Interview with the Director of OnePlus Global on OnePlus One's global availability, CyanogenMod implementation, and more - PhoneArena

Interview with the Director of OnePlus Global on OnePlus One's global availability, CyanogenMod implementation, and more


Is there such thing as a perfect smartphone? Probably not, or at least not at this time. A small, yet ambitious company, however, strongly believes that it can build one. The company in question is OnePlus – a tech startup established in late 2013 by former Oppo executive Pete Lau.

As of this writing, OnePlus is still keeping the specs and design of the OnePlus One, its "perfect smartphone", under wraps. But we're being promised a phone that will rival the industrial design of Apple's iPhone and pack the best hardware components that are available, all the while retailing for under $400 unlocked. And you don't have to be a smartphone fanatic to get at least a bit excited about OnePlus's upcoming phone, especially now that you've read what we're told to expect.

Eager to know more about the OnePlus One smartphone and about the company's strategy in general, we interviewed Carl Pei, Director of OnePlus Global. Read on to learn what he had to share with us.

1. Despite the fact that OnePlus is now its own entity, many are still wondering whether any ties with Oppo still exist. Are you going to be partners going forward?

Pei: OnePlus has some overlap with OPPO in terms of early stage investors, but is a completely separate company. OnePlus is also being pursued by venture capital funds and internet companies, and may consider accepting more capital if we can see strategic synergy. As long as both sides can benefit, we have no issues partnering with OPPO or anyone else going forward.

2. What is OnePlus's priority when it comes to smartphones? Premium quality, lowest price, or will it try to strike a good balance between both?

Pei: We will never compete on price. We believe we can disrupt the status quo by creating a product with top of the line design, build quality, software, and specs. Due to how our business model is set up, we will be able to deliver this package at a reasonable price.

3. You've said that the OnePlus One will rival the iPhone in the design department, and also carry an impressive specs sheet. But, to a large extent, this combination has been attempted before, and is not necessarily successful. Why is the OnePlus One going to be the exception to the rule?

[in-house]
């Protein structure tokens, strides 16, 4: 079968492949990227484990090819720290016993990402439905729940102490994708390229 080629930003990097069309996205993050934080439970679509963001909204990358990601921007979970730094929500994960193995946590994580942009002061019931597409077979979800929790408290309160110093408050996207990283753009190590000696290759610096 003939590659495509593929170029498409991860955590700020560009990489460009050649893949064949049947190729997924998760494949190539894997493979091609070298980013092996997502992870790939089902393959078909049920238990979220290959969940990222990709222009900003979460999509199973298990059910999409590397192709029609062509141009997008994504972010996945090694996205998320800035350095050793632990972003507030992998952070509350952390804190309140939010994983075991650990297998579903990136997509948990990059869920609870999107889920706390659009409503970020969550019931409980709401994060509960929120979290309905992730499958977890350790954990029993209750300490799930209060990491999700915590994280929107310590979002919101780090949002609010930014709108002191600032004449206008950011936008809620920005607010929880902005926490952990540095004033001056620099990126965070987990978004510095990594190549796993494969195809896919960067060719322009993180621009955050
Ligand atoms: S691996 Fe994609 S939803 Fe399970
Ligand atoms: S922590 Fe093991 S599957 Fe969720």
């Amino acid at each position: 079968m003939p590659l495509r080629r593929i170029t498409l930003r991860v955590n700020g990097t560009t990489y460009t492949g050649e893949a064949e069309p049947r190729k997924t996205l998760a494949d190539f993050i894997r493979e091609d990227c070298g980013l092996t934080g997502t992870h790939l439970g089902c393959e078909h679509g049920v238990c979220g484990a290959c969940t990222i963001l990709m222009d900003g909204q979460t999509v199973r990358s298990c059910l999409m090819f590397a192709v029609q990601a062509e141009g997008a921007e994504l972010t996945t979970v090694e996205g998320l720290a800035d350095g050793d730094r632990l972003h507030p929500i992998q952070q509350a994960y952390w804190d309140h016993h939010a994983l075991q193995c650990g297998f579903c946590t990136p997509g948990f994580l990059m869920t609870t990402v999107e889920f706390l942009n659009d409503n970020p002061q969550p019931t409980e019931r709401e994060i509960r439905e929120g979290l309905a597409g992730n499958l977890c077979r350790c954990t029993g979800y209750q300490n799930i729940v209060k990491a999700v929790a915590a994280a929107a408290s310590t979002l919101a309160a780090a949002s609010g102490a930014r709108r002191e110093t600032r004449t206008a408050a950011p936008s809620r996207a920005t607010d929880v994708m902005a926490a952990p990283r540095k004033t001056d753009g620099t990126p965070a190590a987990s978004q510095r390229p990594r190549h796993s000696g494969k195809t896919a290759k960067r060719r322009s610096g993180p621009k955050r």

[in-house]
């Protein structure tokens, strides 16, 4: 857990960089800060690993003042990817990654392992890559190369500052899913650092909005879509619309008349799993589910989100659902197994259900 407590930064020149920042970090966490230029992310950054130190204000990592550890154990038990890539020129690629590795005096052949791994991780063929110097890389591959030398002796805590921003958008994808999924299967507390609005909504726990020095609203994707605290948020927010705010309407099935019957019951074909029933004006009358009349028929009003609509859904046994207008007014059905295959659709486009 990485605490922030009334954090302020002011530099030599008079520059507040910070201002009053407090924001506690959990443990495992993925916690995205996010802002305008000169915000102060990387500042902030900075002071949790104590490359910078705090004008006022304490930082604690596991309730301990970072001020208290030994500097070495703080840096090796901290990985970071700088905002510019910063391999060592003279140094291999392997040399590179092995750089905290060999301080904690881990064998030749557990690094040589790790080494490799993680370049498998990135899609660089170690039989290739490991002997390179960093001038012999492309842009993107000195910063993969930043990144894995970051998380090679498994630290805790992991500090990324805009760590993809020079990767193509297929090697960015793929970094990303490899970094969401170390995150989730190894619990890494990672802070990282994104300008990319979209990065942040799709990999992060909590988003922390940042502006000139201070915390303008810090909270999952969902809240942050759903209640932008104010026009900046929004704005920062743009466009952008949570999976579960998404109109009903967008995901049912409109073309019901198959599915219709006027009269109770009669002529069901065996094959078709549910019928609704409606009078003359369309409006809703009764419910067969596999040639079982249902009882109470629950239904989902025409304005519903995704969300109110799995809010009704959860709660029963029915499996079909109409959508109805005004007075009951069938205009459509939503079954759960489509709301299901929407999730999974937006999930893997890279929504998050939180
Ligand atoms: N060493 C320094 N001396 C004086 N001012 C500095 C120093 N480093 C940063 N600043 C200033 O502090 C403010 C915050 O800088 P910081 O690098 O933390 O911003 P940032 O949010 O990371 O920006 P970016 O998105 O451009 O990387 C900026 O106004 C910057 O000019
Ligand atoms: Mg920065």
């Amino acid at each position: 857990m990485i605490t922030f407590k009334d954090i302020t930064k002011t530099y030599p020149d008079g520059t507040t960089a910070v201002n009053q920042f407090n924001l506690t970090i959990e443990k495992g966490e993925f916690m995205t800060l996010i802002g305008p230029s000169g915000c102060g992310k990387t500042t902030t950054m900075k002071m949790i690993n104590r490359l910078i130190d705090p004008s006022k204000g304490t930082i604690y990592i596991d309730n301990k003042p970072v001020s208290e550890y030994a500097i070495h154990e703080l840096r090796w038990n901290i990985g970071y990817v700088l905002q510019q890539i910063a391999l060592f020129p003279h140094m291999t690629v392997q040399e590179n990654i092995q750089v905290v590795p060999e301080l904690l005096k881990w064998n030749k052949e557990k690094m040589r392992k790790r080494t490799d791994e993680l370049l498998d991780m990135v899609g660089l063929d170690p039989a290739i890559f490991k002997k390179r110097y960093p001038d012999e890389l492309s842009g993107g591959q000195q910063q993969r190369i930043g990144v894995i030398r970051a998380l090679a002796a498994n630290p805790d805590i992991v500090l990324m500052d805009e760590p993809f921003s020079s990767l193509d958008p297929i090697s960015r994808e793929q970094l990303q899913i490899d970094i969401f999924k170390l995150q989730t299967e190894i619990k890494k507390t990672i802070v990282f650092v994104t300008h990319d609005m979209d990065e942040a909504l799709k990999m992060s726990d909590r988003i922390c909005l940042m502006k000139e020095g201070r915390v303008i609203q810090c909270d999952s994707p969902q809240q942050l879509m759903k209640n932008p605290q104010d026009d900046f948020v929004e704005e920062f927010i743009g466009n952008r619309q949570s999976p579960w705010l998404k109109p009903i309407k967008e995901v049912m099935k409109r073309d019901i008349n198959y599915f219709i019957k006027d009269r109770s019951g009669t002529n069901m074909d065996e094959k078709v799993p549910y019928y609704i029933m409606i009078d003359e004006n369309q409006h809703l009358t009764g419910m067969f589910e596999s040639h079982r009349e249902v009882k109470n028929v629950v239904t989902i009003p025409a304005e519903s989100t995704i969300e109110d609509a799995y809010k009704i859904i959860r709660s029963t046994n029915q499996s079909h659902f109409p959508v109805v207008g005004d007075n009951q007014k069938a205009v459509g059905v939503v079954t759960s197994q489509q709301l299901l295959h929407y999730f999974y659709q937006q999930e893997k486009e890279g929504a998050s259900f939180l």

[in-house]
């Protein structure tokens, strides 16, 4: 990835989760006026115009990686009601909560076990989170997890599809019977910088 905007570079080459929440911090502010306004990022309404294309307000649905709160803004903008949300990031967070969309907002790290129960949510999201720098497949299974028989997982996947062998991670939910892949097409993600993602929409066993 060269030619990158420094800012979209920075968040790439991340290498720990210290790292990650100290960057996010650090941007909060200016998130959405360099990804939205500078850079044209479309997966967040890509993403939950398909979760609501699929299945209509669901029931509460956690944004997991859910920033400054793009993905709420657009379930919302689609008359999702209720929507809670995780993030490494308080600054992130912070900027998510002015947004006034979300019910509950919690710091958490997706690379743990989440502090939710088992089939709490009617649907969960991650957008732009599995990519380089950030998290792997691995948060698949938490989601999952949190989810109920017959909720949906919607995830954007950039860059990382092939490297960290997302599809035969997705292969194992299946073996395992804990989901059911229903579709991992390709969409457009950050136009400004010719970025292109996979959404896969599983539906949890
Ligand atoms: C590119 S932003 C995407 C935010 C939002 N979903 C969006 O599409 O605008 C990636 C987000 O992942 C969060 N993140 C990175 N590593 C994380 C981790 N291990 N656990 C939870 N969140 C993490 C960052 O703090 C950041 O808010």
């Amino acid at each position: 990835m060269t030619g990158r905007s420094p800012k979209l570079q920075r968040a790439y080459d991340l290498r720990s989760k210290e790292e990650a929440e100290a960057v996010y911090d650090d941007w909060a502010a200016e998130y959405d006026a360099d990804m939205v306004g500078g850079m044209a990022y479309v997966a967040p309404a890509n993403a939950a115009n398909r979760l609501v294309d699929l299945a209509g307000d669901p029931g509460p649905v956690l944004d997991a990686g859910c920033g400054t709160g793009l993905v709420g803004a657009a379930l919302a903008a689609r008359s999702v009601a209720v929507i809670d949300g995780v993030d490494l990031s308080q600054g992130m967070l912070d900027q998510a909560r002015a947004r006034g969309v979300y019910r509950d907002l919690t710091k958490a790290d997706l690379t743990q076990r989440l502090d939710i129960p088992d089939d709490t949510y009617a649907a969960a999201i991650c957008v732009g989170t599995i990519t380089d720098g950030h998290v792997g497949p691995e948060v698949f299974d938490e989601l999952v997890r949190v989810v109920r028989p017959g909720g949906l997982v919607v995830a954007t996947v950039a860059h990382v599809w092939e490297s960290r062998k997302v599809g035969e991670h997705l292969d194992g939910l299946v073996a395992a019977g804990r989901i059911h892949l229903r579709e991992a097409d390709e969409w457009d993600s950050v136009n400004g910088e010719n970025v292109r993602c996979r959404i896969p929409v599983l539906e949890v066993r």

Pei: Running a business is hard. Every day, you are faced with difficult challenges, pressures and temptations. Your philosophy will dictate what’s the most important to you, and whether you give in or stick to your ideals. How you make these choices determine whether or not your product will be good enough to be successful. Our philosophy is to “Never Settle,” and is why OnePlus One is going to be the exception to the rule.

4. Given that you'll be partnering with CyanogenMod Inc. for the OnePlus One, is it fair to assume that you're going after the power users out there? Or will the software be somewhat more simplified in order to be more appropriate for the mainstream audience?

Pei: As we have seen by the recent changes in the tech industry, the future is one where hardware and software will go hand in hand. We’re working very closely with Cyanogen Inc, who are working on impressive new things that will debut on the OnePlus One. Being a new company, it is always wise to target early adopters. However, since the operating system is installed by default, rather than via various rooting and flashing methods, it won’t be difficult for a mainstream audience to enjoy. The product definitely has mass appeal.

5. An overarching issue with China-based manufacturers is that international availability, including servicing, is just too much of a hassle. Is OnePlus going to be the exception to this rule? How are you going to handle it?

Pei: Our company consists of people from all over the world, we see ourselves as a global company, and our products will launch internationally. We have companies taking us to the moon and making self-driving cars. Logistics is not rocket science.
Loading Comments...
FCC OKs Cingular\'s purchase of AT&T Wireless